Gov. Gary Locke signed a sweeping welfare reform bill Thursday night, ending a 60-year-old government guarantee of assistance to the poor.
Locke’s signature ends years of gridlock over the issue in the Legislature and swings open the door to a new model of public assistance.
The changes will have the biggest impact in Spokane’s 3rd Legislative District, which routinely tops the state in the percentage of its residents on welfare.
The law makes welfare temporary, with a five-year lifetime limit on benefits. It also requires a welfare recipient to find a job - any job, even if it’s at minimum wage - to continue receiving benefits.
Recipients also could perform community service work or enter a vocational-education or job-training program.
The change marks a profound shift in values. It once was considered so important that at least one parent remain at home to raise their children that taxpayers were required to make that possible if parents couldn’t swing that on their own.
Now, everyone is required to work to support the family, even if it means putting children in day care - even if taxpayers have to pay for day care and medical benefits for the working poor.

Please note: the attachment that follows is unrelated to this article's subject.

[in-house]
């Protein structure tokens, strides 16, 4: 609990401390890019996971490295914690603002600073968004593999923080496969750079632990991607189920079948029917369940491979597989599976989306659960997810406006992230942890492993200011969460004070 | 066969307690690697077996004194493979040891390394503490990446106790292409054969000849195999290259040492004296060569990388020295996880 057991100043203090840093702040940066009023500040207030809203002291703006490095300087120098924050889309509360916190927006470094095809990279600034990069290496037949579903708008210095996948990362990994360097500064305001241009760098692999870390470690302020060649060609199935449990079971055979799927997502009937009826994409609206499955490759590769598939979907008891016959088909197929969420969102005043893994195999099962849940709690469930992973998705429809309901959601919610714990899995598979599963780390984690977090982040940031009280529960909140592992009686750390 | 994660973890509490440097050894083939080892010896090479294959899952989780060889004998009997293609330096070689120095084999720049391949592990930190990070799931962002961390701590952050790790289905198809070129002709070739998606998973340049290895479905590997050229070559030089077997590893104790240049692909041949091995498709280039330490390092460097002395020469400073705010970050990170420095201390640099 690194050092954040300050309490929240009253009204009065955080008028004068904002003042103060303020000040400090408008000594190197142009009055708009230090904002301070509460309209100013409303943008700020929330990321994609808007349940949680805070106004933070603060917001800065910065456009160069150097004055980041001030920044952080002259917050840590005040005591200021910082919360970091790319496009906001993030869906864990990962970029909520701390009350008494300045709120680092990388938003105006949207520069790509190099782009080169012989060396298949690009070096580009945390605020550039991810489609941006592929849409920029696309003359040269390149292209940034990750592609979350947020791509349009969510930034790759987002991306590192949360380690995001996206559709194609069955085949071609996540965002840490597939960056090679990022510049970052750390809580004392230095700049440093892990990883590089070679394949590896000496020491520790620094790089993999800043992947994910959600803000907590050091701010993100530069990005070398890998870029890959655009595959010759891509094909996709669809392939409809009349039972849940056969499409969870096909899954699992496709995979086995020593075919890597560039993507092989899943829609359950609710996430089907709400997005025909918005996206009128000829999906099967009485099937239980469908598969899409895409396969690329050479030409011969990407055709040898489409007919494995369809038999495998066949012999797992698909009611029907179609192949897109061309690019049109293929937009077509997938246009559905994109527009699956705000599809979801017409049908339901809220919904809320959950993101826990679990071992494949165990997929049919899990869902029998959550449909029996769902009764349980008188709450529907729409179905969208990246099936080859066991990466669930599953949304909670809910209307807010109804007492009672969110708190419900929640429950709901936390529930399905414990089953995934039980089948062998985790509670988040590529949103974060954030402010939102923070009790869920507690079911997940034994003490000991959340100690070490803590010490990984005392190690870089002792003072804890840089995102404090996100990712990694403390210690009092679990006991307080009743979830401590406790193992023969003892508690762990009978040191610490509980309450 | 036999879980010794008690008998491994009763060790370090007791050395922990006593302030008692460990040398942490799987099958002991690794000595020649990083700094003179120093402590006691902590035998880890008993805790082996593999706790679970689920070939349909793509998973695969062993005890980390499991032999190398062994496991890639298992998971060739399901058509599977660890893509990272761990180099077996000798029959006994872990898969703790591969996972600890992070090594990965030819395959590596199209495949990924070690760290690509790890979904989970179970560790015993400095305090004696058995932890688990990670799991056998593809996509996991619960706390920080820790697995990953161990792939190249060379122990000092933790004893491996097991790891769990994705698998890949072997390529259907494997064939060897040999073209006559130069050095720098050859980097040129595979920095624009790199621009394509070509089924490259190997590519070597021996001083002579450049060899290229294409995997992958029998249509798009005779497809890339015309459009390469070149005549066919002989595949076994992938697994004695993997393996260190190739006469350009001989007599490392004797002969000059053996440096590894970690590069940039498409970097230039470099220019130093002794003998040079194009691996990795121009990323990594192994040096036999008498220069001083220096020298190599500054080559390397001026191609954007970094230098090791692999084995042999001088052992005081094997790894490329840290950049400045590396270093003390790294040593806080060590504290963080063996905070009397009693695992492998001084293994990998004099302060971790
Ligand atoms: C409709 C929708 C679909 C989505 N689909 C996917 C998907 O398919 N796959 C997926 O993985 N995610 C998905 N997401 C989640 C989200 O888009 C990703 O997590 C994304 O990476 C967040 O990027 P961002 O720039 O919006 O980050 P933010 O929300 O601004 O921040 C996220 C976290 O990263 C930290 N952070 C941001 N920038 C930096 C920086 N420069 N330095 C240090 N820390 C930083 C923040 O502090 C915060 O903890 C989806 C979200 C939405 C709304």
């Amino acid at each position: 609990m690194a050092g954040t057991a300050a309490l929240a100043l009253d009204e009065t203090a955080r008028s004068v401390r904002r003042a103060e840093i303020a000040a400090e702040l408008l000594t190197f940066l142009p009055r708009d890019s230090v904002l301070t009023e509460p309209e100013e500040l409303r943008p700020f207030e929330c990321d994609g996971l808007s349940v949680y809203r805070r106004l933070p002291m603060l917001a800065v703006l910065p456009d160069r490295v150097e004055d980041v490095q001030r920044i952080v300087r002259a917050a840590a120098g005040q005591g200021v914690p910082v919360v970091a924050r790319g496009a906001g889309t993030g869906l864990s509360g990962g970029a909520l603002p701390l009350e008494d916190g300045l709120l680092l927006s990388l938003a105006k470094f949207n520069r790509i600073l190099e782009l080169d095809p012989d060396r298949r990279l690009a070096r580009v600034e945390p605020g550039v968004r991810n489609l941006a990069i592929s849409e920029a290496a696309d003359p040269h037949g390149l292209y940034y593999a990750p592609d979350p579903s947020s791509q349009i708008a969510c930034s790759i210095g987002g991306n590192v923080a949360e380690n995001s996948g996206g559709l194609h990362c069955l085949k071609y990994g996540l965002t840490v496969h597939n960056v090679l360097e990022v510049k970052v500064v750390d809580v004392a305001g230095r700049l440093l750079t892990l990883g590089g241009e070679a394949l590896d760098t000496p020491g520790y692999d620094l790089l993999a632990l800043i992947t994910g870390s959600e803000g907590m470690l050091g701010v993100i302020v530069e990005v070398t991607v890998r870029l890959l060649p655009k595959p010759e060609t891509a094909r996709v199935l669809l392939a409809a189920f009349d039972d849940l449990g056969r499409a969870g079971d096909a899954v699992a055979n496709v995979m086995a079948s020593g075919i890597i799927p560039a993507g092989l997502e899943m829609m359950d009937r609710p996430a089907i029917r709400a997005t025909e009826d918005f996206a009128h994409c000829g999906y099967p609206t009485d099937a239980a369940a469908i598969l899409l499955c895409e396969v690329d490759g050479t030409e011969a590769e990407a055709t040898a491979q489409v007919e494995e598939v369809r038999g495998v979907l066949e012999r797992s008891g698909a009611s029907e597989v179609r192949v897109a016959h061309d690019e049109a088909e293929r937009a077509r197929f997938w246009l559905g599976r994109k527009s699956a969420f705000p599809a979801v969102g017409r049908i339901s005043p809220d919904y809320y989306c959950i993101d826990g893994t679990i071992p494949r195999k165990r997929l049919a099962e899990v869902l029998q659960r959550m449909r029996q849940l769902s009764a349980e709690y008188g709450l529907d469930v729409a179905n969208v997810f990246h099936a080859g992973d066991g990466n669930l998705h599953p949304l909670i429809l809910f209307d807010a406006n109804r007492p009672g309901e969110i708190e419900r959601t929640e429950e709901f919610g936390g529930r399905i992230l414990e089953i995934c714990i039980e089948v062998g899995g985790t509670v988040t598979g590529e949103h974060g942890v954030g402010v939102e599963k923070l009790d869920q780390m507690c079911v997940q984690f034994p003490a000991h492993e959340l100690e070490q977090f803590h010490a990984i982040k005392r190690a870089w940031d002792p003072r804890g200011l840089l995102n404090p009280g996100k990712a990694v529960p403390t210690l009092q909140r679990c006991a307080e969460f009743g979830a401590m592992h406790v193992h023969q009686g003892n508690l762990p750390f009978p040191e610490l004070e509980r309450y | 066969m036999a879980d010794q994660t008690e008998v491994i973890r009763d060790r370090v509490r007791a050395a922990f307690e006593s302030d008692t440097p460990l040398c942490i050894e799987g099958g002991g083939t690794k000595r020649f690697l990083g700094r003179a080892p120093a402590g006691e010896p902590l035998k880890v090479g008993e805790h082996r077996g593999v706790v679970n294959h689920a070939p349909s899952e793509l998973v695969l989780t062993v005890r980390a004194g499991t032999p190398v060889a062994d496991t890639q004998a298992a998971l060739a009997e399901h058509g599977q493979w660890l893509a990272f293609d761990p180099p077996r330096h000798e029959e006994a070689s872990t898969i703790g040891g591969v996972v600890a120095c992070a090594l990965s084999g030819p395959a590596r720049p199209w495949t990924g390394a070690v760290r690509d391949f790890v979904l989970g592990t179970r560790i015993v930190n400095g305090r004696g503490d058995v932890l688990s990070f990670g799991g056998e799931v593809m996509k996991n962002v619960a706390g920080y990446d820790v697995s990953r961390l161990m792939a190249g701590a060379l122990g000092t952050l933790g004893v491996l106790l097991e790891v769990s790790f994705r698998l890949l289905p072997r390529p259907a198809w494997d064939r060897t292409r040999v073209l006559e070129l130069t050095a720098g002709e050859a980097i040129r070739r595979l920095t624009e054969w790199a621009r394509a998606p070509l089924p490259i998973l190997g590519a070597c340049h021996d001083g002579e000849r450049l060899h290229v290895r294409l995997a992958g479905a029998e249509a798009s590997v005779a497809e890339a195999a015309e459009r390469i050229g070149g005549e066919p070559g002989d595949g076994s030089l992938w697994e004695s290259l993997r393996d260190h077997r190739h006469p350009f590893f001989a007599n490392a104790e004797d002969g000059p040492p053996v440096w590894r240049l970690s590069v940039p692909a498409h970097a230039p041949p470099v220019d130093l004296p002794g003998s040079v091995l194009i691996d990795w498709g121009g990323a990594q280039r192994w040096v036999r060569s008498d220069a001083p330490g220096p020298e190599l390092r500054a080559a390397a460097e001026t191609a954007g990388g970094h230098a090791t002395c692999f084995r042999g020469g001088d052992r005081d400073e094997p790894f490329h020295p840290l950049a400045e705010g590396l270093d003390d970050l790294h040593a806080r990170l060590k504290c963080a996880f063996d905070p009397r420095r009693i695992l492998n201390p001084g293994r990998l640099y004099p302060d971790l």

“This puts work first,” Locke said Thursday night. “We have achieved a foundation for a welfare system that reflects the common-sense, mainstream values of hard work, hope and opportunity for all.”
The governor vetoed 19 sections of the bill - a small portion of the new law.
The sections negated by Locke’s pen included a new schedule of child-care co-payments the governor said made child care too expensive for the working poor.
Locke directed the state Department of Social and Health Services to come up with a child-care subsidy program that will make child care affordable for people making the transition from welfare to work.
His problem is that the budget now in the works in the Legislature does not provide money to pay for subsidies as deep as Locke wants. Whether he can change that remains to be seen.
The bill was controversial throughout every phase of its negotiation, and even the signing ceremony did not go smoothly.
Minutes before Locke stepped into the television lights, the bill’s prime sponsor in the Senate fumed that Locke had gutted the bill.
After Locke signed the bill with a flourish he turned to hand the pen to Sen. Alex Deccio, R-Yakima. But the senator had stormed out of the room.
Deccio promised he would dust off a bill that puts an earlier, stricter version of welfare reform on the ballot.
But Locke, unruffled, said he didn’t believe the votes are there in the House or Senate to get the referendum out of the Legislature. Rep. Suzette Cooke, R-Kent, the bill’s prime sponsor in the House, said she felt none of Deccio’s sense of betrayal at Locke’s vetoes.
“The main points we have been trying to get across are there,” she said.
Cooke was also glad about what’s not in the new law. Republicans won their battle to eliminate a separate, state-funded welfare program to help people unable to find work.
Republicans also triumphed in a section of the bill that allows private companies, churches, and charitable groups to contract with the state to carry out welfare services.
Locke called the bill a “historic milestone” and “possibly the best welfare-reform plan in America.”